Google is continuing to make great strides in raising the security profile of its platform. In terms of application security, one of the most significant changes was the introduction of Scoped Storage. Prior to Android 10, applications had their own sandboxed private storage. If an application wanted to access a file outside of its sandbox, it had to request (and receive) access to “shared storage”. This permission covered all scenarios and granted access to any file or file type located in “shared storage” on the device. As a result, almost any application could justify getting this level of permission, and the app could then use this to collect files/information outside of its original specified intent, undermining Google’s privacy goals.

Scoped Storage changes this by ensuring that permissions are intrinsically handled when an app requests access to files within its own sandbox, but notifies the user when an app attempts to access a file outside of the sandbox. Scoped storage makes it easy for an app to access its own sandboxed file system and notifies the user when an app tries to access files outside of the sandbox. This implementation will result in more frequent and specific file permission requests to the user. However, increased data privacy and a significant reduction in the data harvesting that can be performed by downloaded applications is a benefit. If you’re interested in a more detailed look at scoped storage, I like the blog “Scoped Storage in Android 10 & Android 11” by Gaurav Goyal.

Maintaining the integrity of the application sandbox on a device is a bedrock of the Android security model. The detection of conditions that alter the integrity of this security model is vital, also known as root hack or rooting your device. We know why somebody would want to root a device. People do it to circumvent application protections. There was a colorful example in the recent article “People are hacking their Peloton bikes so they can watch Netflix and cheat the leaderboard ranking system” from Business Insider.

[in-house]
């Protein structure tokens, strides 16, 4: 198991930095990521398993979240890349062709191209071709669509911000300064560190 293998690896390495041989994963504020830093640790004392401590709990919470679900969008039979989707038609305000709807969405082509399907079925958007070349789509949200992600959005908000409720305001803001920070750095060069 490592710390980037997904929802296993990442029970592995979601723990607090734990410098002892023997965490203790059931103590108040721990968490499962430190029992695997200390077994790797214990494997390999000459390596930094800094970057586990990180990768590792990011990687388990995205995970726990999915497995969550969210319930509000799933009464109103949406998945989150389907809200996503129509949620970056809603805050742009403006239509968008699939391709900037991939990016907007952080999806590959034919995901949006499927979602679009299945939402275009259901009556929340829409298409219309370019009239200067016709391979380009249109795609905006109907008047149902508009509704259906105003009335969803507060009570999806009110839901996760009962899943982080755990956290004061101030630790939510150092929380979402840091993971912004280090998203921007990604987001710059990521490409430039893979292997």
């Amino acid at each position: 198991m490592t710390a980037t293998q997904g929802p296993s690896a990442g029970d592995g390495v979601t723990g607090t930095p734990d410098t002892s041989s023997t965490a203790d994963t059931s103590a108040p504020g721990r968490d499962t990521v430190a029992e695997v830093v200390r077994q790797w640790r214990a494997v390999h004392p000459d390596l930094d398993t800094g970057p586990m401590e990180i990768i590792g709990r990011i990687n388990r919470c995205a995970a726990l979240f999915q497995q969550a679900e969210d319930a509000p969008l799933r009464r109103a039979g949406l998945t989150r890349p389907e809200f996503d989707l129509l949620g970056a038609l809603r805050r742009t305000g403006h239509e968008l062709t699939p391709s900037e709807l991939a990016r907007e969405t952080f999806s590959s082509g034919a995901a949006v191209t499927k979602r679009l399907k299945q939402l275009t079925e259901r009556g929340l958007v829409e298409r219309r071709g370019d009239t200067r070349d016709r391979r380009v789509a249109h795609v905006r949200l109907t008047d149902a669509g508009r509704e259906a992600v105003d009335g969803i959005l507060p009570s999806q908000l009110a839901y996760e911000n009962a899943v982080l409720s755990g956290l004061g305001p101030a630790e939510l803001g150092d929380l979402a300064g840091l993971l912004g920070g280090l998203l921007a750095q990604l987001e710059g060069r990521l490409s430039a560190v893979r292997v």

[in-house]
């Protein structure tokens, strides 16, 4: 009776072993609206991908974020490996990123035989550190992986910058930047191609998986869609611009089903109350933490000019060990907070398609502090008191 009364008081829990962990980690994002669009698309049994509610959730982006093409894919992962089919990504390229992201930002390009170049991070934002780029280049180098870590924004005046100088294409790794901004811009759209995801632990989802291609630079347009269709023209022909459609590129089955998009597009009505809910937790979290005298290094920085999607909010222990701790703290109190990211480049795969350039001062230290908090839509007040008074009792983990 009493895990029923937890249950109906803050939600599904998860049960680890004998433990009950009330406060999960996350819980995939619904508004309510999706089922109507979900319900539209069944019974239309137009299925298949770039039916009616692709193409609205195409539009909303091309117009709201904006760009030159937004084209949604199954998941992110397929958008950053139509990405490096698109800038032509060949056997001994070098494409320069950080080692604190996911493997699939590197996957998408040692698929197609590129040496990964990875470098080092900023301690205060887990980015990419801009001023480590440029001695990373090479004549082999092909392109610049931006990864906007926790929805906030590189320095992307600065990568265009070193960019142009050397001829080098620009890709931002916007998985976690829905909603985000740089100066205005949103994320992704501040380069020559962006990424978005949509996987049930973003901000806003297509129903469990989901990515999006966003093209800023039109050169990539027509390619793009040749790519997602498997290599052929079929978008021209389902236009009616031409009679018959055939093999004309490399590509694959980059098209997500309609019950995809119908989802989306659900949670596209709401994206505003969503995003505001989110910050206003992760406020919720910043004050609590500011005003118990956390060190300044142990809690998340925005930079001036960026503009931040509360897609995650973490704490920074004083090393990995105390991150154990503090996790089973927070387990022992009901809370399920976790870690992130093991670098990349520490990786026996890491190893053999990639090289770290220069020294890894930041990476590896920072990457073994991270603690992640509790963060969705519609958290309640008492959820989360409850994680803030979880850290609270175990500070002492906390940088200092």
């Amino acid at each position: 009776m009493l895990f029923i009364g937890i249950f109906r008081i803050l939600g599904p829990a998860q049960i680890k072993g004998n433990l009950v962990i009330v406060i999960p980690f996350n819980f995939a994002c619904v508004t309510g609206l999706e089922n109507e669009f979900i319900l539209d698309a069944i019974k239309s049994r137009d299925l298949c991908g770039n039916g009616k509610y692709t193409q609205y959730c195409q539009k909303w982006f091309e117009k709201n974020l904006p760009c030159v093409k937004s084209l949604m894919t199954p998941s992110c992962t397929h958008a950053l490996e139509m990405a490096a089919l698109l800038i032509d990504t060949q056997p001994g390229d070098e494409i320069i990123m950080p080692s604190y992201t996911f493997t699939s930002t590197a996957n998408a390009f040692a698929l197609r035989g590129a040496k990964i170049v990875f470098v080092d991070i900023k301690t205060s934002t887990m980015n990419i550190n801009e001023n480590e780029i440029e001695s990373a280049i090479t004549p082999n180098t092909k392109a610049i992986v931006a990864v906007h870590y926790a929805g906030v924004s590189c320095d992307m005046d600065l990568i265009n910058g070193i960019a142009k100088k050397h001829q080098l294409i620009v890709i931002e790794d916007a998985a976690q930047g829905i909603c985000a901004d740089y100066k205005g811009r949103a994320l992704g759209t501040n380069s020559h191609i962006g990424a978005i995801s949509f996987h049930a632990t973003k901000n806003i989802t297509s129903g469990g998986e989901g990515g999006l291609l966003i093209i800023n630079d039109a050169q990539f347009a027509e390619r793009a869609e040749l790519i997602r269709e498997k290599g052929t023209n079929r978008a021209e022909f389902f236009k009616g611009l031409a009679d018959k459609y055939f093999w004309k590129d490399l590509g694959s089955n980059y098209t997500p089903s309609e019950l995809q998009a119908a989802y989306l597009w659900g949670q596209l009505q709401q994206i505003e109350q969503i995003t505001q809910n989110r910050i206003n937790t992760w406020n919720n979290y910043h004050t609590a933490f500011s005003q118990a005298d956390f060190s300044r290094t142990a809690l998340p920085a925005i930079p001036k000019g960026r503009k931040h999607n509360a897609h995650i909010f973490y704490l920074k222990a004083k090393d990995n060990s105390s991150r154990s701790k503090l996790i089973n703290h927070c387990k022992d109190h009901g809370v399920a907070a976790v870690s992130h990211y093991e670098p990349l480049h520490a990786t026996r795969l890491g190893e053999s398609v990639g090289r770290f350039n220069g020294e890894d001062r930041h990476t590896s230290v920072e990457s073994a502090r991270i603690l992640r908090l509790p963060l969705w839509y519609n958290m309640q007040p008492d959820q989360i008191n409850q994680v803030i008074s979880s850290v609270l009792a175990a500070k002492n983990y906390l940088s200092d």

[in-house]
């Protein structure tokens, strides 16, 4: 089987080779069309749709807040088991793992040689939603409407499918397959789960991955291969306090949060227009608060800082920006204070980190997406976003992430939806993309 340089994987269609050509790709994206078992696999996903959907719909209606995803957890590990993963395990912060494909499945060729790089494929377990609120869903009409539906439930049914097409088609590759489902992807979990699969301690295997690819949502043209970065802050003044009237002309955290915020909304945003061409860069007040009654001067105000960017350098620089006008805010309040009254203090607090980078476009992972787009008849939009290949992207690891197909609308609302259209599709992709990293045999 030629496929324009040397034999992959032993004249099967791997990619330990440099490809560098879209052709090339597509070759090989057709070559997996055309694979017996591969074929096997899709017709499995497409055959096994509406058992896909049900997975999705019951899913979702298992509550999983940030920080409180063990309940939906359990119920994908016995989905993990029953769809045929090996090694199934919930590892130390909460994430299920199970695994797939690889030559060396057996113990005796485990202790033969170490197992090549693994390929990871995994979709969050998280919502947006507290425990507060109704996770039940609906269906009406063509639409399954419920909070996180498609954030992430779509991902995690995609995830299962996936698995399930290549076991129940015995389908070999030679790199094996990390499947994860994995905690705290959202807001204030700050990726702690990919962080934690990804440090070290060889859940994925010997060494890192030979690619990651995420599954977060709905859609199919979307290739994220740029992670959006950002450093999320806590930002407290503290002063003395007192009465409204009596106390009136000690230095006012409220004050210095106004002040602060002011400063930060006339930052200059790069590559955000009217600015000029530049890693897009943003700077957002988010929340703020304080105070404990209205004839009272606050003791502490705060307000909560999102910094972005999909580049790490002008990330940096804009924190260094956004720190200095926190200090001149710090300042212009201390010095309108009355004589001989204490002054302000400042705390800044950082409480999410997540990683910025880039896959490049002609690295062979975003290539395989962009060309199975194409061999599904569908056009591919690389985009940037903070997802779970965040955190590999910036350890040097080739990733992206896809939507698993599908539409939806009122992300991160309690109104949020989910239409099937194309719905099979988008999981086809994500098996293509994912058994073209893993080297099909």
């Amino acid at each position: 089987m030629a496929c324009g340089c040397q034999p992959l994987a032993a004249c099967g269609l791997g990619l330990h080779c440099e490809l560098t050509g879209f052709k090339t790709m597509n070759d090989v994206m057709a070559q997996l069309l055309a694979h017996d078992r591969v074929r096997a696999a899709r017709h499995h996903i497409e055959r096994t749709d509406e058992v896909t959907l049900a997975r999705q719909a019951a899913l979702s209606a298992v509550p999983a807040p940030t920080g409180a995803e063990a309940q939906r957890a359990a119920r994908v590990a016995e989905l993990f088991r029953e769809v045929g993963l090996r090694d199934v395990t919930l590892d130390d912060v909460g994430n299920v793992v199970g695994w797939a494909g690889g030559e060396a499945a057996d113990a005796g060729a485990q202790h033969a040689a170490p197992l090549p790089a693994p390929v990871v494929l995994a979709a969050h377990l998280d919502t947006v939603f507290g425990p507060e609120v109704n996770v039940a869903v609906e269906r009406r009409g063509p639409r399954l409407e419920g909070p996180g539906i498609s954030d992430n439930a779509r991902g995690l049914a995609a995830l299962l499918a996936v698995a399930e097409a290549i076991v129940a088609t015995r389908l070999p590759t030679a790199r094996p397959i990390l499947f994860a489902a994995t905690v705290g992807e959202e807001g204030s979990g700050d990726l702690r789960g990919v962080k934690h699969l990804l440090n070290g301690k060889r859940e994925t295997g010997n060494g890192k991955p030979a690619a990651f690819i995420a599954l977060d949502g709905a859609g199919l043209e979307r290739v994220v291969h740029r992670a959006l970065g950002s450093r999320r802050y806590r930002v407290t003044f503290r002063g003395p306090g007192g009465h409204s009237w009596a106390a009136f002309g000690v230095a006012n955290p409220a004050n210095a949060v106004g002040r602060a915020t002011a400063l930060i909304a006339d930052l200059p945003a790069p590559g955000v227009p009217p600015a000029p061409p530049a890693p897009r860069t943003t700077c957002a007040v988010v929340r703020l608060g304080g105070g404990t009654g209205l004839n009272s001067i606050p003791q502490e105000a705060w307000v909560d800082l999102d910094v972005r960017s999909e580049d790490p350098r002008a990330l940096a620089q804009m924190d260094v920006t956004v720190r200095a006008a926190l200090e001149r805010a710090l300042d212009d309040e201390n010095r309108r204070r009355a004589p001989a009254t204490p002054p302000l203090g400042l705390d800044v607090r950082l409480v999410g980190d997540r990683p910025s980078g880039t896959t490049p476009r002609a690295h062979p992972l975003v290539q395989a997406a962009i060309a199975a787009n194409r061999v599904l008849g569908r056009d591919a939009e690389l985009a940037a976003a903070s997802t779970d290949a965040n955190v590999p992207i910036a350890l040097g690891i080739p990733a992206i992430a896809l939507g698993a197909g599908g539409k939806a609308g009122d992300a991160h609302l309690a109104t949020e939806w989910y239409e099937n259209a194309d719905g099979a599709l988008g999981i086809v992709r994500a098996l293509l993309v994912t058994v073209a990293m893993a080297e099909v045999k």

Magisk is the most common root hack today. It can be used to bypass SafetyNet security checks as it is a systemless root hack. As noted by the Android development guide, rooting gives “full access to all applications and application data”. From an application security perspective, it’s clear that rooting modifies the default security posture of scoped storage. What about encryption?  The guide points out that encrypting the data with an offsite key provides only limited protection unless it is backed by hardware. It turns out this is not as common as you may think. More on this in another blog.

So from an application security perspective, Google has made tremendous strides, but device integrity is critical to maintaining Google’s security model. Rooting removes the foundation of that model so measures such as data encryption are not enough: App developers also need to understand if they are running on a compromised device. Whether they do it through SafetyNet or via a third-party security solution, understanding if the device operating system has been rooted is critical to understanding the risks to the application and its data.